The idea that the sole aim of punishment is to prevent crime is obviously grounded upon the theory that crime can be prevented, which is almost as dubious as the notion that poverty can be prevented.
There are dreadful punishments enacted against thieves; but it were much better to make such good provisions, by which every man might be put in a method how to live, and so to be preserved from the fatal necessity of stealing and dying for it.
If you treat prisoners well, they will be less angry, less inclined to violence inside prison, less likely to provoke violent actions by guards, less likely to have reason to file brutality lawsuits that cost taxpayers a bundle and waste administrators' time. And most important, well-treated prisoners will be less likely to leave prison angrier, more vicious and more inclined to criminal behavior than when they went in.
Trial by jury itself, instead of being a security to persons who are accused, shall be a delusion, a mockery, and a snare.
In jail a man has no personality. He is a minor disposal problem and a few entries on reports. Nobody cares who loves or hates him, what he looks like, what he did with his life. Nobody reacts to him unless he gives trouble. Nobody abuses him. All that is asked of him is that he go quietly to the right cell and remain quiet when he gets there. There is nothing to fight against, nothing to be mad at. The jailers are quiet men without animosity or sadism.
The best situation of all, and one frequently utilized, is for jails and prisons to allow volunteer ministers of all faiths to enter prisons and offer their services to the inmates who want them. That way, the religious needs of inmates are met but without government funds being spent.
I never told a victim story about my imprisonment. Instead, I told a transformation story - about how prison changed my outlook, about how I saw that communication, truth, and trust are at the heart of power.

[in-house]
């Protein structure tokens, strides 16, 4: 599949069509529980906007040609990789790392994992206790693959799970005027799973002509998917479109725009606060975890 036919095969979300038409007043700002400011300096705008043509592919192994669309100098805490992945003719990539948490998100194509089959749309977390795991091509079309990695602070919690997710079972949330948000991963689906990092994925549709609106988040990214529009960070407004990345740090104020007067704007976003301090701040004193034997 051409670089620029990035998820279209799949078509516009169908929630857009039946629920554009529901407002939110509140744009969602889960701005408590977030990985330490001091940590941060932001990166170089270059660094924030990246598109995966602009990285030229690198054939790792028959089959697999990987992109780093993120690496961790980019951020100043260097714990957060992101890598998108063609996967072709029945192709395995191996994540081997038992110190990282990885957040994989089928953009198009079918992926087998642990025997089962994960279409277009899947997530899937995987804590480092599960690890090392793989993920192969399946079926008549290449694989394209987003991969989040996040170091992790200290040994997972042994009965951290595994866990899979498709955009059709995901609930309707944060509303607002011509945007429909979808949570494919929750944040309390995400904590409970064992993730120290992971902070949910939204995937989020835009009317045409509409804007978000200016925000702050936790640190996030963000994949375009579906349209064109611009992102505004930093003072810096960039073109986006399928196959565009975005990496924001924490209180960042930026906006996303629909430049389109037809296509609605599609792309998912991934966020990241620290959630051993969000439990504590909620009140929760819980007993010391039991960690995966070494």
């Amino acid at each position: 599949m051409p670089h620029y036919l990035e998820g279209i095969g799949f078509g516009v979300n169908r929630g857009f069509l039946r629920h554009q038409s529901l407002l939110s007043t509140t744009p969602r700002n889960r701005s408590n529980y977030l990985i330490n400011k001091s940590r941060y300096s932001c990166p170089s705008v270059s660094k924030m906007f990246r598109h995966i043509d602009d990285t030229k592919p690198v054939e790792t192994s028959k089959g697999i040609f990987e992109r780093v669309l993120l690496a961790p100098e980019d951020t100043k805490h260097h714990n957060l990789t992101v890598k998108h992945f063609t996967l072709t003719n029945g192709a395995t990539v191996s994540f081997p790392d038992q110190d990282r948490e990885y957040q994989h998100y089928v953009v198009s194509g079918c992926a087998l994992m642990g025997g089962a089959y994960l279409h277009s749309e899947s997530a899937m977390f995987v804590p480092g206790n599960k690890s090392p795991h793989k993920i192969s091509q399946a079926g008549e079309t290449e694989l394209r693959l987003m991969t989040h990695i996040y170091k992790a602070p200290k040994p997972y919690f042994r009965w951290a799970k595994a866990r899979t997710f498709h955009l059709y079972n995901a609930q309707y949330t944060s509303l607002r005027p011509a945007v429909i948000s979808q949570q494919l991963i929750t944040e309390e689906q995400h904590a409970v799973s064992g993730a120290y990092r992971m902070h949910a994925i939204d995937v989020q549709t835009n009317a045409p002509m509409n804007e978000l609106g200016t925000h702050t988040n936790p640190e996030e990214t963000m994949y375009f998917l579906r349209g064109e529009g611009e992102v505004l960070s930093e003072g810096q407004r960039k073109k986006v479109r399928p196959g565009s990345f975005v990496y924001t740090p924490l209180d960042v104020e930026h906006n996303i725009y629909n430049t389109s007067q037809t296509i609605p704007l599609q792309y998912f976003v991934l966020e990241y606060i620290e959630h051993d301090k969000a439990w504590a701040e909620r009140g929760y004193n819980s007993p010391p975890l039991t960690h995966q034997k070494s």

Definition, rationality, and structure are ways of seeing, but they become prisons when they blank out other ways of seeing.
A man will be imprisoned in a room with a door that's unlocked and opens inwards, as long as it does not occur to him to pull rather than push.
Forgiveness, that noblest of all self-denial, is a virtue which he alone who can practise in himself can willingly believe in another.
He had drawn many a thousand of these rations in prisons and camps, and though he'd never had an opportunity to weight them on scales, and although, being a man of timid nature, he knew no way of standing up for his rights, he, like every other prisoner, had discovered long ago that honest weight was never to be found in the bread-cutting. There was short weight in every ration. The only point was how short. So every day you took a look to soothe your soul - today, maybe, they haven't snitched any.
Prison continues, on those who are entrusted to it, a work begun elsewhere, which the whole of society pursues on each individual through innumerable mechanisms of discipline.
The torment of human frustration, whatever its immediate cause, is the knowledge that the self is in prison, its vital force and 'mangled mind' leaking away in lonely, wasteful self-conflict.
We're in a war. People who blast some pot on a casual basis are guilty of treason.